As international environmental conferences often do, it began with great hopes but ended in frustration.
Twenty-three years ago, countries from around the world met at the Earth Summit in Rio de Janeiro to hammer out the details on the UN Framework Convention in Climate Change. Yet rather than focus on the growing science of global warming and how humankind could stem its worst effects, the conference quickly devolved into debates over politics and money.
Intense conflicts surfaced between the wealthy countries and the poorer countries of the Global South over the former’s historical responsibility in putting so much more carbon into the atmosphere and their need to fund the Global South’s transition to greener methods of development. “The key issue” in Rio, said the conference’s head organizer Maurice Strong, “was to give the developing countries access to the new technologies they needed and to additional resources to integrate the environmental dimension into their national development activities.” But exactly how to do so became a subject of fierce debate. Though many observers around the world held high aspirations that the Rio Earth Summit might lead to an agreement to curtail global climate change, the conference frustrated participants as it ended with a non-binding framework and little resolution to the question of how to manage North-South financing.
This December, the world will meet again, this time in Paris, with the hopes of crafting a binding, international agreement to cut carbon emissions stem global climate change. Pledges over this past year by the United States and China – two powerful holdouts from previous agreements – have raised expectations for a major breakthrough in global climate politics. But to focus simply on these powerful countries’ pledges elides the important fact that North-South financing disputes still hinder climate negotiations.
My book, Of Limits and Growth: The Rise of Global Sustainable Development in the Twentieth Century, provides insight into why these conflicts in international environmental politics emerged in the first place and how they evolved over the past seventy years. In the book, I explore how environmental activists, international civil servants, development experts, and national leaders attempted to reconcile the Global South’s desire for economic growth with environmental limits over the second-half of the twentieth century.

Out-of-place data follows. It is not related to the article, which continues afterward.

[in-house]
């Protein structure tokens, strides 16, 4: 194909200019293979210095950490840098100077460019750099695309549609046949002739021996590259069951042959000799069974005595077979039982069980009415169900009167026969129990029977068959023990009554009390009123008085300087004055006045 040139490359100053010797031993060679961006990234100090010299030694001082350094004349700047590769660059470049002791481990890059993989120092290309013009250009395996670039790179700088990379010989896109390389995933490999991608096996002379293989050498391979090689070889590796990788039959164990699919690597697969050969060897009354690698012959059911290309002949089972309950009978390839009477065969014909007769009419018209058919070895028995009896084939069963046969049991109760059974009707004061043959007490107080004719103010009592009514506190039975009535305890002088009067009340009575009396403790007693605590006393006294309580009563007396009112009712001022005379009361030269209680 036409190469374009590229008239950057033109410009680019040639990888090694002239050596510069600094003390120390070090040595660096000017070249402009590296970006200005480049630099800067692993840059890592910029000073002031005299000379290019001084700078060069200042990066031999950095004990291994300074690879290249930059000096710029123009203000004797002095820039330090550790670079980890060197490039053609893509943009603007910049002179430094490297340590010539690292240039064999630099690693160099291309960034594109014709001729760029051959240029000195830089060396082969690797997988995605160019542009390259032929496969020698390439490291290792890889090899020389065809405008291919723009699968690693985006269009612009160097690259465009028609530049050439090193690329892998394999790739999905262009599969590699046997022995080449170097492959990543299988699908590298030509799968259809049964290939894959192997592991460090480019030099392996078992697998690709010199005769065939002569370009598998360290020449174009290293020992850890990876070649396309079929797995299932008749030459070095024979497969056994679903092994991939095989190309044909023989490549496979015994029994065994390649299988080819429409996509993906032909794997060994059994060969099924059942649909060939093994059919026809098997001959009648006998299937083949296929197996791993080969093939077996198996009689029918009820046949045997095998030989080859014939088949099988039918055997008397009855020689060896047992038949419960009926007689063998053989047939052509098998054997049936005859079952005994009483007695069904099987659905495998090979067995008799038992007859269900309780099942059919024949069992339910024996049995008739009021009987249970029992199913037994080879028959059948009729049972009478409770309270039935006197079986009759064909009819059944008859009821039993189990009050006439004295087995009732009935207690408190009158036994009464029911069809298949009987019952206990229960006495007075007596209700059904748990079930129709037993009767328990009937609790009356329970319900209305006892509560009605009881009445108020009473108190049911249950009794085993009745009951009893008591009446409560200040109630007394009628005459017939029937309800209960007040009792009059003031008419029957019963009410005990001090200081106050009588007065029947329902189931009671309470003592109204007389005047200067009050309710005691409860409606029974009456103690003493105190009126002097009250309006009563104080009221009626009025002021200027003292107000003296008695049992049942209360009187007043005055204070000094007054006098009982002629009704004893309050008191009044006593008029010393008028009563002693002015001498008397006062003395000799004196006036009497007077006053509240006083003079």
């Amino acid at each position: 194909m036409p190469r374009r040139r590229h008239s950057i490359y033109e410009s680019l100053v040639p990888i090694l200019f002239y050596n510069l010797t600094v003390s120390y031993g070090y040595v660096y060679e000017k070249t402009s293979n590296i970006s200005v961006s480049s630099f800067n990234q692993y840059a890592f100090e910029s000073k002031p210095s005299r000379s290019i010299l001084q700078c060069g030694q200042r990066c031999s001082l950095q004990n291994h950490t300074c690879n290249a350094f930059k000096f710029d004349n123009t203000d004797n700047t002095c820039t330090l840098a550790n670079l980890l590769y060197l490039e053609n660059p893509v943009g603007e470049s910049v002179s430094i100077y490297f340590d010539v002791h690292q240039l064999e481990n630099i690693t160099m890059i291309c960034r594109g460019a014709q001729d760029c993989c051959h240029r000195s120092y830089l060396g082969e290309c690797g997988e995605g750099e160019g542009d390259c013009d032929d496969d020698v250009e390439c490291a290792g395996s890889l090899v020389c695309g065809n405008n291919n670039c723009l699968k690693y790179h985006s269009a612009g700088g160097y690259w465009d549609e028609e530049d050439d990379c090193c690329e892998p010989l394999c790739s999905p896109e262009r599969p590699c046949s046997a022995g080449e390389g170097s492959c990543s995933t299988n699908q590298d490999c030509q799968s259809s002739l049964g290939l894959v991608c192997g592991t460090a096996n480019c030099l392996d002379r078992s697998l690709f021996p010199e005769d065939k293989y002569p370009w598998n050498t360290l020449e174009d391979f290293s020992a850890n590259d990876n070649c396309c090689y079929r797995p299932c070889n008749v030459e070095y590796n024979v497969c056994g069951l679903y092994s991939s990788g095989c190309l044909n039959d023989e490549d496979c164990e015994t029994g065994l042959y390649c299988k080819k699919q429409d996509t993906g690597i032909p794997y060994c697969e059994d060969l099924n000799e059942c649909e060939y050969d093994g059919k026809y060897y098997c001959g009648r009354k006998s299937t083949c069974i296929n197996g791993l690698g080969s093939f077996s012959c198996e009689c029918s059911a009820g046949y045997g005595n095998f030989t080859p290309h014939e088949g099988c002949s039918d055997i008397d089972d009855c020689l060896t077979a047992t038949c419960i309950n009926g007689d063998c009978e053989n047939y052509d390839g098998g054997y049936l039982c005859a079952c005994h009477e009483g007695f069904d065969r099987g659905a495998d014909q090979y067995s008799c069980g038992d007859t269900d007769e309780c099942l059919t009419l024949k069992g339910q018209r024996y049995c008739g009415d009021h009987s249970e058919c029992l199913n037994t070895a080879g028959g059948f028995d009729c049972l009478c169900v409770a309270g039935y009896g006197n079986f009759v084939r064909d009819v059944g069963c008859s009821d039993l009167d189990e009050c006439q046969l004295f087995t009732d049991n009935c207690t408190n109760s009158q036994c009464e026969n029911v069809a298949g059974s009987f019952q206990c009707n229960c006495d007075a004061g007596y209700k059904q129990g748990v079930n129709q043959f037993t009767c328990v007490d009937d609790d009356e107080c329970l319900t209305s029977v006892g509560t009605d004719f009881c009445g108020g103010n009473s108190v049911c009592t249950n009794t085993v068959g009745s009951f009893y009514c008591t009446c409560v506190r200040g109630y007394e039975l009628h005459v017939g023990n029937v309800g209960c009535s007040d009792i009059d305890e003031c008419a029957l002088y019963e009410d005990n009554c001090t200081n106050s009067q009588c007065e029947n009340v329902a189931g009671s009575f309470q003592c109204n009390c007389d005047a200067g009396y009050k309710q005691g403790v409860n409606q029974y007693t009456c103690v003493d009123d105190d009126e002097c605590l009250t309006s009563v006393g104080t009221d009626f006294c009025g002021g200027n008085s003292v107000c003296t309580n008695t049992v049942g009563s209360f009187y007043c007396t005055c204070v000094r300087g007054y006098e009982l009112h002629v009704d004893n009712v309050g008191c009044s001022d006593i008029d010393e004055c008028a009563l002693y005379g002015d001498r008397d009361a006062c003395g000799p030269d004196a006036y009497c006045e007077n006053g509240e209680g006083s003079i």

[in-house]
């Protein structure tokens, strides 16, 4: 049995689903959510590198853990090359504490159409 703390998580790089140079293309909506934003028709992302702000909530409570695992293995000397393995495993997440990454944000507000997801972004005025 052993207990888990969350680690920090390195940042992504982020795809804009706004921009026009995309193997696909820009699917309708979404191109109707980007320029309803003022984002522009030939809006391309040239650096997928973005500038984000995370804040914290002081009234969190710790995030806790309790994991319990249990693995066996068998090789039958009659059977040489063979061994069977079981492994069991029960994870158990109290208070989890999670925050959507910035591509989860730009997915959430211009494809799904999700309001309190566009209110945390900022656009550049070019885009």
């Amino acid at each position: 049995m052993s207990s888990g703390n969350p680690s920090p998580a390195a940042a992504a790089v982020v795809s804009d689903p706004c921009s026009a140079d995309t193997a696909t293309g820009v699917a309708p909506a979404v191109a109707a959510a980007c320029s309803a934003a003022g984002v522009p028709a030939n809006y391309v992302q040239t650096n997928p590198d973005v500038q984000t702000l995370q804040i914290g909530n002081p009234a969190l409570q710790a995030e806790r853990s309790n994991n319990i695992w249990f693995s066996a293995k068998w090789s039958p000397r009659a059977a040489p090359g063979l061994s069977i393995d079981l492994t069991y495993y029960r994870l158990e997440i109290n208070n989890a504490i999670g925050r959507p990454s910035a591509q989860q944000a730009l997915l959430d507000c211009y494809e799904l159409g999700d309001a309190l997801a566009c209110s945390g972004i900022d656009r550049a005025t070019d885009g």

I begin by revealing how environmentalists struggled to persuade developing countries to protect the environment during the 1950s and 1960s. Leaders in developing countries often interpreted environmental protection as imperialism in a new guise. They saw it as a tool by wealthy countries to undercut their development and invade their sovereignty. They claimed protecting the environment was a “rich man’s game,” something to do only after their basic needs had been met.
In the 1972 Stockholm conference, the first major UN gathering dedicated to international environmental problems, this North-South conflict pervaded discussions. When the wealthy countries or environmental activists demanded global environmental protection agreements, the countries of the Global South demanded “additionality” (additional aid to pay for environmental protection) and “compensation” (lost revenue for switching to environmentally friendly development).
The Stockholm Conference, I show, set the stage for all subsequent UN environmental meetings, from the Rio Earth Summit to this year’s Paris Summit. In the intervening years environmental activists created many ways to reconcile environmental and ecological goals – from promoting new forms of technology in development, reshaping the ways in which the World Bank and U.S. government lent development aid, and articulating a concept of “sustainable development” that linked Third World development to conservation – but throughout the tensions of North-South politics remained strong.
My book ends with an extensive chapter on the international politics of the Rio Earth Summit. As this excerpt shows, the Rio Summit came at a moment of optimism in international environmental politics, but participants there – much like their counterparts in Paris now – struggled to redress long-simmering tensions between North and South.
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